Liu, L., Riese, J., Resch, K. & Kaever, V. Impairment of macrophage eicosanoid and nitric oxide production by an alkaloid from Sinomenium acutum. Arzneimittelforschung 44, 1223–1226 (1994).

23. 23.

Liu, L. et al. Amelioration of rat experimental arthritides by treatment with the alkaloid sinomenine. Int J Immunopharmacol 18, 529–543 (1996).

24. 24.

Hayakawa, T. et al. Effects of Dai-kenchu-to on intestinal obstruction following laparotomy. J Smooth Muscle Res 35, 47–54 (1999).

25. 25.

Kono, T. et al. Complementary and synergistic therapeutic effects of compounds found in Kampo medicine: analysis of daikenchuto. Front Pharmacol 6, 159, https://doi.org/10.3389/fphar.2015.00159 (2015).

26. 26.

Oshima, H. & Oshima, M. The inflammatory network in the gastrointestinal tumor microenvironment: lessons from mouse models. J Gastroenterol 47, 97–106, https://doi.org/10.1007/s00535-011-0523-6 (2012).

27. 27.

Iwasa, T. et al. Feeding administration of Daikenchuto suppresses colitis induced by naive CD4+ T cell transfer into SCID mice. Dig Dis Sci 57, 2571–2579, https://doi.org/10.1007/s10620-012-2218-0 (2012).

28. 28.

Ueno, N. et al. TU-100 (Daikenchuto) and ginger ameliorate anti-CD3 antibody induced T cell-mediated murine enteritis: microbe-independent effects involving Akt and NF-kappaB suppression. PLoS One 9, e97456, https://doi.org/10.1371/journal.pone.0097456 (2014).

29. 29.

Watanabe, Y. et al. KAG-308, a newly-identified EP4-selective agonist shows efficacy for treating ulcerative colitis and can bring about lower risk of colorectal carcinogenesis by oral administration. Eur J Pharmacol 754, 179–189, https://doi.org/10.1016/j.ejphar.2015.02.021 (2015).

30. 30.

Rogler, G. Chronic ulcerative colitis and colorectal cancer. Cancer Lett 345, 235–241, https://doi.org/10.1016/j.canlet.2013.07.032 (2014).

31. 31.

Claessen, M. M. et al. WNT-pathway activation in IBD-associated colorectal carcinogenesis: potential biomarkers for colonic surveillance. Cell Oncol 32, 303–310, https://doi.org/10.3233/CLO-2009-0503 (2010).

32. 32.

Robles, A. I. et al. Whole-Exome Sequencing Analyses of Inflammatory Bowel Disease-Associated Colorectal Cancers. Gastroenterology 150, 931–943, https://doi.org/10.1053/j.gastro.2015.12.036 (2016).

33. 33.

Bollrath, J. et al. gp130-mediated Stat3 activation in enterocytes regulates cell survival and cell-cycle progression during colitis-associated tumorigenesis. Cancer Cell 15, 91–102, https://doi.org/10.1016/j.ccr.2009.01.002 (2009).

34. 34.

Kotera, M. et al. KCF-S: KEGG Chemical Function and Substructure for improved interpretability and prediction in chemical bioinformatics. BMC Syst Biol 7(Suppl 6), S2, https://doi.org/10.1186/1752-0509-7-S6-S2 (2013).

35. 35.

Rose, P. W. et al. The RCSB Protein Data Bank: views of structural biology for basic and applied research and education. Nucleic Acids Res 43, D345–356, https://doi.org/10.1093/nar/gku1214 (2015).

36. 36.

Motono, C. et al. SAHG, a comprehensive database of predicted structures of all human proteins. Nucleic Acids Res 39, D487–493, https://doi.org/10.1093/nar/gkq1057 (2011).

37. 37.

Morris, G. M. et al. AutoDock4 and AutoDockTools4: Automated docking with selective receptor flexibility. J Comput Chem 30, 2785–2791, https://doi.org/10.1002/jcc.21256 (2009).

38. 38.

Sawada, R., Iwata, H., Mizutani, S. & Yamanishi, Y. Target-Based Drug Repositioning Using Large-Scale Chemical-Protein Interactome Data. J Chem Inf Model 55, 2717–2730, https://doi.org/10.1021/acs.jcim.5b00330 (2015).

39. 39.

Hung, J. H. Gene Set/Pathway enrichment analysis. Methods Mol Biol 939, 201–213, https://doi.org/10.1007/978-1-62703-107-3_13 (2013).

40. 40.

Mizutani, S., Pauwels, E., Stoven, V., Goto, S. & Yamanishi, Y. Relating drug-protein interaction network with drug side effects. Bioinformatics 28, i522–i528, https://doi.org/10.1093/bioinformatics/bts383 (2012).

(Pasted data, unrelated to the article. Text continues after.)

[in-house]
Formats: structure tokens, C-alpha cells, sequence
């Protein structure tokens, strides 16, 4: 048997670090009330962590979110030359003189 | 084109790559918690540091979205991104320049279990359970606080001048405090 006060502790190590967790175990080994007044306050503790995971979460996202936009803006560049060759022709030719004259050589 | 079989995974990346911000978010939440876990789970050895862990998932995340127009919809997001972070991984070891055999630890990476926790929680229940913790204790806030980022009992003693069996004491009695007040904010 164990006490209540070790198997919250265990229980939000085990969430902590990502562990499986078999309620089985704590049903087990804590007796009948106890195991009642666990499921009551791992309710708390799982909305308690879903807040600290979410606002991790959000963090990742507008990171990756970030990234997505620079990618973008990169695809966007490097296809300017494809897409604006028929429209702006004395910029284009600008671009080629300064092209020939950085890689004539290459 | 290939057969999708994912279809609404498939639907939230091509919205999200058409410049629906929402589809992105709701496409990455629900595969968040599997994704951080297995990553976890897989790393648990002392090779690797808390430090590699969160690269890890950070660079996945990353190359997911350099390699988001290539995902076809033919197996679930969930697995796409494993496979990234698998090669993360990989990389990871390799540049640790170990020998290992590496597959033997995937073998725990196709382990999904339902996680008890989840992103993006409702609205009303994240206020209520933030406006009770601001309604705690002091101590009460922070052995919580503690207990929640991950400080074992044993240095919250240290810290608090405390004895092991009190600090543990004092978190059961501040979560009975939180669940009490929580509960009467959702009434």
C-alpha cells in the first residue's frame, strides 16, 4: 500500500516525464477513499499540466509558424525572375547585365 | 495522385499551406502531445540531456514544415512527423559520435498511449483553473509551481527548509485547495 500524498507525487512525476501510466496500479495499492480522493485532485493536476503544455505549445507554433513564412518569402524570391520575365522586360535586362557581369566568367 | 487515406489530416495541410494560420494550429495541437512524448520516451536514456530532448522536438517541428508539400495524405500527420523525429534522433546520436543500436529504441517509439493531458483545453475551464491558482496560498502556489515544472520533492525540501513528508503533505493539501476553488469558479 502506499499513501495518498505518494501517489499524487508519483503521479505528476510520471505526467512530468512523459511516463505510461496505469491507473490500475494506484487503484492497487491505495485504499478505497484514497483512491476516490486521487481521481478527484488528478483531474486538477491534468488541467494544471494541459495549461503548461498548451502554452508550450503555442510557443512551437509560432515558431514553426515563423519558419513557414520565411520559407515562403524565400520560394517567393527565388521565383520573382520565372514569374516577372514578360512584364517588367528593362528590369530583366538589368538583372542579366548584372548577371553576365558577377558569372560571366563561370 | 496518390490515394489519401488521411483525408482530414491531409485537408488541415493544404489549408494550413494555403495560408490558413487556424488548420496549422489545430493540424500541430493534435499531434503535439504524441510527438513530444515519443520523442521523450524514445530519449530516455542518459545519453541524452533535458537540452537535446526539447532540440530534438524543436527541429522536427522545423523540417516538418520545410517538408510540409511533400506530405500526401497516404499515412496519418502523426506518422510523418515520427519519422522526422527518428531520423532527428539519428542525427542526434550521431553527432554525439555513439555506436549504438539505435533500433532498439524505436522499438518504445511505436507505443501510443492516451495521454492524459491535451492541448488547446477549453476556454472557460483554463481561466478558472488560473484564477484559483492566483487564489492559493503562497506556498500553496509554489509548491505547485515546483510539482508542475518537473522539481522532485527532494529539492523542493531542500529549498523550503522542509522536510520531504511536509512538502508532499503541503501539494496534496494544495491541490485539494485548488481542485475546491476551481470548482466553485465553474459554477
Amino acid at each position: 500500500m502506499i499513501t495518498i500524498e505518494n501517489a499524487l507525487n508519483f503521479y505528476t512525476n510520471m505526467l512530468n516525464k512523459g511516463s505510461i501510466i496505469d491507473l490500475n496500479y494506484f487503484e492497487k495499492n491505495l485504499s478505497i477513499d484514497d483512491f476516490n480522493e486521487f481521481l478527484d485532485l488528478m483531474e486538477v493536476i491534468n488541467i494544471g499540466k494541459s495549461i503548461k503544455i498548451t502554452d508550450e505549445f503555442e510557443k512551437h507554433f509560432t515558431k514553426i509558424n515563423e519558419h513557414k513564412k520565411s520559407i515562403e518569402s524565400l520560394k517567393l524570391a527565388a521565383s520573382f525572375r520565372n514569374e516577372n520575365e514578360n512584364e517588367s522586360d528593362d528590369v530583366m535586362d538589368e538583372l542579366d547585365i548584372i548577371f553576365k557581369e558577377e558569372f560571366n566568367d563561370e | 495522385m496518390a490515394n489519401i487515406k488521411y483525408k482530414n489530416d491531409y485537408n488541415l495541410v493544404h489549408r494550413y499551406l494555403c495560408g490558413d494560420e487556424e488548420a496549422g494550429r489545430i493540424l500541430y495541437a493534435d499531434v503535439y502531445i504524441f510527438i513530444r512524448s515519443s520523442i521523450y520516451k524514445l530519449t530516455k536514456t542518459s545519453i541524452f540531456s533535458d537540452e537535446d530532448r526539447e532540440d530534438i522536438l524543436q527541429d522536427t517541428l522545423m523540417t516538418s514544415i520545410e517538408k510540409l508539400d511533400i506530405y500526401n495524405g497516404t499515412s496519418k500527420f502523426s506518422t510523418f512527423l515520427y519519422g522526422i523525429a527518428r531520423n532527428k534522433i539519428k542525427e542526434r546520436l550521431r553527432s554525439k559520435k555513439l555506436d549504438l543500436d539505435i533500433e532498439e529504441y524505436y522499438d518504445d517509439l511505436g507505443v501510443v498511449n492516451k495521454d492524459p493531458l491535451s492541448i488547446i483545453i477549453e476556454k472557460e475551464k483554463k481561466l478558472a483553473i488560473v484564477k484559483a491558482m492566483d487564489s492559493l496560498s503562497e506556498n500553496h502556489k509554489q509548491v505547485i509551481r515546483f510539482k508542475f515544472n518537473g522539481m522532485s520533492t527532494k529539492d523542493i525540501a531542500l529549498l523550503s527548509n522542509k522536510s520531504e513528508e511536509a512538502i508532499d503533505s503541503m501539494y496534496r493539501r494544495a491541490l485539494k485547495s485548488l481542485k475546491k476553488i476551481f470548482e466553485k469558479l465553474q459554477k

41. 41.

Zaykin, D. V., Young, S. S. & Westfall, P. H. Using the false discovery rate approach in the genetic dissection of complex traits: a response to Weller et al. Genetics 154, 1917–1918 (2000).

42. 42.

Hayashi, S. et al. Nicotine suppresses acute colitis and colonic tumorigenesis associated with chronic colitis in mice. Am J Physiol Gastrointest Liver Physiol 307, G968–978, https://doi.org/10.1152/ajpgi.00346.2013 (2014).

Download references

Acknowledgements

We thank Dr. Yoshifumi Fukunishi for fruitful discussion. This work is supported by JST PRESTO Grant Number JPMJPR15D8 to Y.Y., JSPS KAKENHI Grant Number 16H05276 to Y.Y. and 16H05276 to M.K., and a Grant-in-Aid for the Cooperative Research Project from Institute of Natural Medicine, University of Toyama in 2014 and 2015 to M.U., Y.Y. and M.K.

Author information

Author notes

1. Masahito Umezaki is deceased.

Affiliations

1. Medical Institute of Bioregulation, Kyushu University, 3-1-1 Maidashi, Higashi-ku, Fukuoka, Fukuoka, 812-8582, Japan

• Ryusuke Sawada
2. Department of Bioscience and Bioinformatics, Faculty of Computer Science and Systems Engineering, Kyushu Institute of Technology, 680-4 Kawazu, Iizuka, Fukuoka, 820-8502, Japan

• Michio Iwata
•  & Yoshihiro Yamanishi
3. Division of Chemo-Bioinformatics, Institute of Natural Medicine, University of Toyama, Toyama, 930-0194, Japan

• Masahito Umezaki
• , Yoshihiko Usui
•  & Toshikazu Kobayashi
4. Division of Gastrointestinal Pathophysiology, Institute of Natural Medicine, University of Toyama, Toyama, 930-0194, Japan

• Takaki Kubono
• , Shusaku Hayashi
•  & Makoto Kadowaki
5. PRESTO, Japan Science and Technology Agency, Kawaguchi, Saitama, 332-0012, Japan

• Yoshihiro Yamanishi

Contributions

M.K. and Y.Y. designed research; R.S., M.I., M.U. and S.H. performed the experiments; Y.U., T.K. and T.K. contributed new analytic tools; M.K. and Y.Y. wrote the paper.

Competing Interests

The authors declare no competing interests.

Corresponding author

Correspondence to Yoshihiro Yamanishi.

About this article

DOI

https://doi.org/10.1038/s41598-018-29516-1

Comments

By submitting a comment you agree to abide by our Terms and Community Guidelines. If you find something abusive or that does not comply with our terms or guidelines please flag it as inappropriate.